Blog
About

  • Record: found
  • Abstract: found
  • Article: not found

High gamma power is phase-locked to theta oscillations in human neocortex.

Science (New York, N.Y.)

Visual Perception, Theta Rhythm, Psychomotor Performance, physiology, Neocortex, Middle Aged, Mental Processes, Memory, Humans, Female, surgery, physiopathology, Epilepsy, Electrophysiology, Electrodes, Implanted, Cognition, Auditory Perception, Attention, Adult

Read this article at

ScienceOpenPublisherPMC
Bookmark
      There is no author summary for this article yet. Authors can add summaries to their articles on ScienceOpen to make them more accessible to a non-specialist audience.

      Abstract

      We observed robust coupling between the high- and low-frequency bands of ongoing electrical activity in the human brain. In particular, the phase of the low-frequency theta (4 to 8 hertz) rhythm modulates power in the high gamma (80 to 150 hertz) band of the electrocorticogram, with stronger modulation occurring at higher theta amplitudes. Furthermore, different behavioral tasks evoke distinct patterns of theta/high gamma coupling across the cortex. The results indicate that transient coupling between low- and high-frequency brain rhythms coordinates activity in distributed cortical areas, providing a mechanism for effective communication during cognitive processing in humans.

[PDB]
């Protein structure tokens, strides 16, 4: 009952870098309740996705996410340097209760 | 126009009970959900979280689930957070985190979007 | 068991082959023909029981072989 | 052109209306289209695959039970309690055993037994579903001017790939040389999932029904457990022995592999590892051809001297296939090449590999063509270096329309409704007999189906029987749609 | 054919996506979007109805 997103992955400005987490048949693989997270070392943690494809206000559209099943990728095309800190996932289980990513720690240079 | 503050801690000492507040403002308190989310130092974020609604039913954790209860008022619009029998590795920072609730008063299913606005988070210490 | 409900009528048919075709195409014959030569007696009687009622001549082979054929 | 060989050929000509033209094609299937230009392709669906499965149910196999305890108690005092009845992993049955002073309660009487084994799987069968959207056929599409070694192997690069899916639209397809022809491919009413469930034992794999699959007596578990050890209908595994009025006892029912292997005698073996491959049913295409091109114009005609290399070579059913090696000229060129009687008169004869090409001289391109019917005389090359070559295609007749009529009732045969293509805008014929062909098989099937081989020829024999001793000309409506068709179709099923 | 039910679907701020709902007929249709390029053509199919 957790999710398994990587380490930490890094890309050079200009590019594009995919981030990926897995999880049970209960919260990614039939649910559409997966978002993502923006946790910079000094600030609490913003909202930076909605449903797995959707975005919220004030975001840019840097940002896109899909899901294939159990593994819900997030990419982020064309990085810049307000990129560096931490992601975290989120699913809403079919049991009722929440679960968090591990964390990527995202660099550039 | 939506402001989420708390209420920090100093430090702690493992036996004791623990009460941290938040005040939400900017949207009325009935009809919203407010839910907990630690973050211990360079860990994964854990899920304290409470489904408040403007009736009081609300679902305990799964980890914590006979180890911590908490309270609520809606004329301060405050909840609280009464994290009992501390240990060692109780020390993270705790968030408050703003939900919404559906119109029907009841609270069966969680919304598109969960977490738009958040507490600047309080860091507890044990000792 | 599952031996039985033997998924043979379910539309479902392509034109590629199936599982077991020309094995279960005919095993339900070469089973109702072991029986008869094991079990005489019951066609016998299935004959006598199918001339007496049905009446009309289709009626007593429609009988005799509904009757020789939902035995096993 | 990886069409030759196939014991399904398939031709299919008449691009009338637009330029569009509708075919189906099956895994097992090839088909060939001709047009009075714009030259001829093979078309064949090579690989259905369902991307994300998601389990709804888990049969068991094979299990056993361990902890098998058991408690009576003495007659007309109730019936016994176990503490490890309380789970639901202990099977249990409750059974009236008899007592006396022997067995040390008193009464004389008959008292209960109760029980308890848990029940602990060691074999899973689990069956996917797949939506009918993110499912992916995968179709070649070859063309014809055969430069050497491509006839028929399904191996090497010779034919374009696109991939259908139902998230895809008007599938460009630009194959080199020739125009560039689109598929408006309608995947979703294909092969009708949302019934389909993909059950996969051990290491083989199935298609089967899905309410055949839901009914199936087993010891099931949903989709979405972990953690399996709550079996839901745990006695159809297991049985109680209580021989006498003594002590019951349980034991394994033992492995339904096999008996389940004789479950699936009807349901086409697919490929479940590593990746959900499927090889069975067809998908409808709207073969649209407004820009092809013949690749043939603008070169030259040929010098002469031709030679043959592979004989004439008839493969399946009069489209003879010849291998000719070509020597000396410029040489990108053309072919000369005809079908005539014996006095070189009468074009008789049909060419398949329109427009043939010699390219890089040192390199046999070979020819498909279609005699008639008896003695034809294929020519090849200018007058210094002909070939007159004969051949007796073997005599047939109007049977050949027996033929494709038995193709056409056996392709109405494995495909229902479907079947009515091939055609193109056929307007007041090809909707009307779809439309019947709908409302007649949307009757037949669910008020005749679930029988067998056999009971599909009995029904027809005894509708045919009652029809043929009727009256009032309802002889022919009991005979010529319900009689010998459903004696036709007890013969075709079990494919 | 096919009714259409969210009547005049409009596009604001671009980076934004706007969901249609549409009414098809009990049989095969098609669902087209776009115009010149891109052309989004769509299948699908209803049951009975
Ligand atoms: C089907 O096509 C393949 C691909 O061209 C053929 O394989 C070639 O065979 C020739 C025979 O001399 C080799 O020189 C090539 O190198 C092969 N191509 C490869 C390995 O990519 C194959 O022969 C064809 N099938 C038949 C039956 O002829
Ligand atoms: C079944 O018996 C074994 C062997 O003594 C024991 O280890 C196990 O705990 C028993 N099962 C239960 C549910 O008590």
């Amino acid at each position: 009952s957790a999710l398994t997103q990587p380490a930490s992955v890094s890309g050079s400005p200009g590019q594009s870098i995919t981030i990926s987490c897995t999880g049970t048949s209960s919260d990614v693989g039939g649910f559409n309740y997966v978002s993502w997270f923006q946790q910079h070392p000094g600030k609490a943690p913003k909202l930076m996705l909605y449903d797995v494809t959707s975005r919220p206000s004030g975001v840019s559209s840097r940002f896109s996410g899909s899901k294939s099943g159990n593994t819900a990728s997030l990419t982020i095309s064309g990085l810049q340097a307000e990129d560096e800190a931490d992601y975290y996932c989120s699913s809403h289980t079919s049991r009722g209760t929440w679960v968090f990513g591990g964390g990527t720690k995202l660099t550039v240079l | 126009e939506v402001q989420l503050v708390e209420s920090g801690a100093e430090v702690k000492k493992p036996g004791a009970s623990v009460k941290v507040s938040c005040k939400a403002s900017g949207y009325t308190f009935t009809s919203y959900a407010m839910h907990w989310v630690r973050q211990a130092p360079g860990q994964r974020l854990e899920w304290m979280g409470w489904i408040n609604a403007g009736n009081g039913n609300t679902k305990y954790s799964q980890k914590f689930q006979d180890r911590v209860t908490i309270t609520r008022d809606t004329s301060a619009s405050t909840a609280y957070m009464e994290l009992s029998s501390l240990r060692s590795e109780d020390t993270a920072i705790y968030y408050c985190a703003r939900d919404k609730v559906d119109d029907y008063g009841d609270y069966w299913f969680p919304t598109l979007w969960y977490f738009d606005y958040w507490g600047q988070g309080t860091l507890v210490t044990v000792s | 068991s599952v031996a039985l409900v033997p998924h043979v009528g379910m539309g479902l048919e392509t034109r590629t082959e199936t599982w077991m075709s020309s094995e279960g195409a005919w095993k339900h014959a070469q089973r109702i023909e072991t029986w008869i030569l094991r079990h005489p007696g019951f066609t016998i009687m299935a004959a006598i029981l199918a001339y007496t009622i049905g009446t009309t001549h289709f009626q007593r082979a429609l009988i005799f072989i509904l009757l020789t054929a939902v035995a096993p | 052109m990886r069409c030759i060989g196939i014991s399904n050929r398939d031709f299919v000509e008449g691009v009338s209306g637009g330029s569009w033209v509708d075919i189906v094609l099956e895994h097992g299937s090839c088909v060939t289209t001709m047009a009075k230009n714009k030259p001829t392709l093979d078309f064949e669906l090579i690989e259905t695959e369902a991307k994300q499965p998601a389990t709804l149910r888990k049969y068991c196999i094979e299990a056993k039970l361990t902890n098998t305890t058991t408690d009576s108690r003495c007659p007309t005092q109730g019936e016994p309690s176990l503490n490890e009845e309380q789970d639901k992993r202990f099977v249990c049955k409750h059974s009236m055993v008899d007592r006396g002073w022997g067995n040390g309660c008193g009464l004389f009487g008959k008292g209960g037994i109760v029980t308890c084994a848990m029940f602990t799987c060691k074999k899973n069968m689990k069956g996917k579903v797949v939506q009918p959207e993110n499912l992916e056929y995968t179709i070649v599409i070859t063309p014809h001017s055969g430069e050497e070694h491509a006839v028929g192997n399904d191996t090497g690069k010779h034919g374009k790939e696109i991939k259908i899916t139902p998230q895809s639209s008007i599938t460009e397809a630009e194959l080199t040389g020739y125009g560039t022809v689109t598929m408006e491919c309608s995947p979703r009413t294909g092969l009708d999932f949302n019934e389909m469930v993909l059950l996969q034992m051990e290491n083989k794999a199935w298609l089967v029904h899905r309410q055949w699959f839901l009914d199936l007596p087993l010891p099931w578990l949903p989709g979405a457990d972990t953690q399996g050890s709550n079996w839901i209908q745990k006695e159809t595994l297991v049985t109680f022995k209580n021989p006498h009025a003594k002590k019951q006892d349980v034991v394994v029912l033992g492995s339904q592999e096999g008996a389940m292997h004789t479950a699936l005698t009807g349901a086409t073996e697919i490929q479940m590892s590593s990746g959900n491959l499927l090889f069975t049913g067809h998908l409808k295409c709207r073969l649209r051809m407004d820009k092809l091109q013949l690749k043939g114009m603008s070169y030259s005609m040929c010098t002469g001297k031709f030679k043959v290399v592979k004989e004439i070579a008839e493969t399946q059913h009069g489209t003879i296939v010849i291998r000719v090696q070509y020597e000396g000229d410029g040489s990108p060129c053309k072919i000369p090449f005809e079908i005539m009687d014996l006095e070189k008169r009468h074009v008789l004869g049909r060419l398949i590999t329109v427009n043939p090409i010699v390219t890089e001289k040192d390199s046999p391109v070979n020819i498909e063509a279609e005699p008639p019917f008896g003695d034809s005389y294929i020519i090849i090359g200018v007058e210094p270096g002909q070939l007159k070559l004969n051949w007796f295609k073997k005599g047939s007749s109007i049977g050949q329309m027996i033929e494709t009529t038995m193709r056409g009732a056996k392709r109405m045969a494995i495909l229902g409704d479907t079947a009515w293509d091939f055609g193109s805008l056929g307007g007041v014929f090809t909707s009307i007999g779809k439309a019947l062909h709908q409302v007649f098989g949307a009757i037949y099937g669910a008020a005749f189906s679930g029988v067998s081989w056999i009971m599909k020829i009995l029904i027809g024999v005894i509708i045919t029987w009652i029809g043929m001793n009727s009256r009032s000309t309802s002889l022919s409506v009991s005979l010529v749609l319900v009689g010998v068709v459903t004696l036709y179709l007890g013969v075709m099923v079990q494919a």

Related collections

      Author and article information

      Journal
      10.1126/science.1128115
      2628289
      16973878

      Comments

      Comment on this article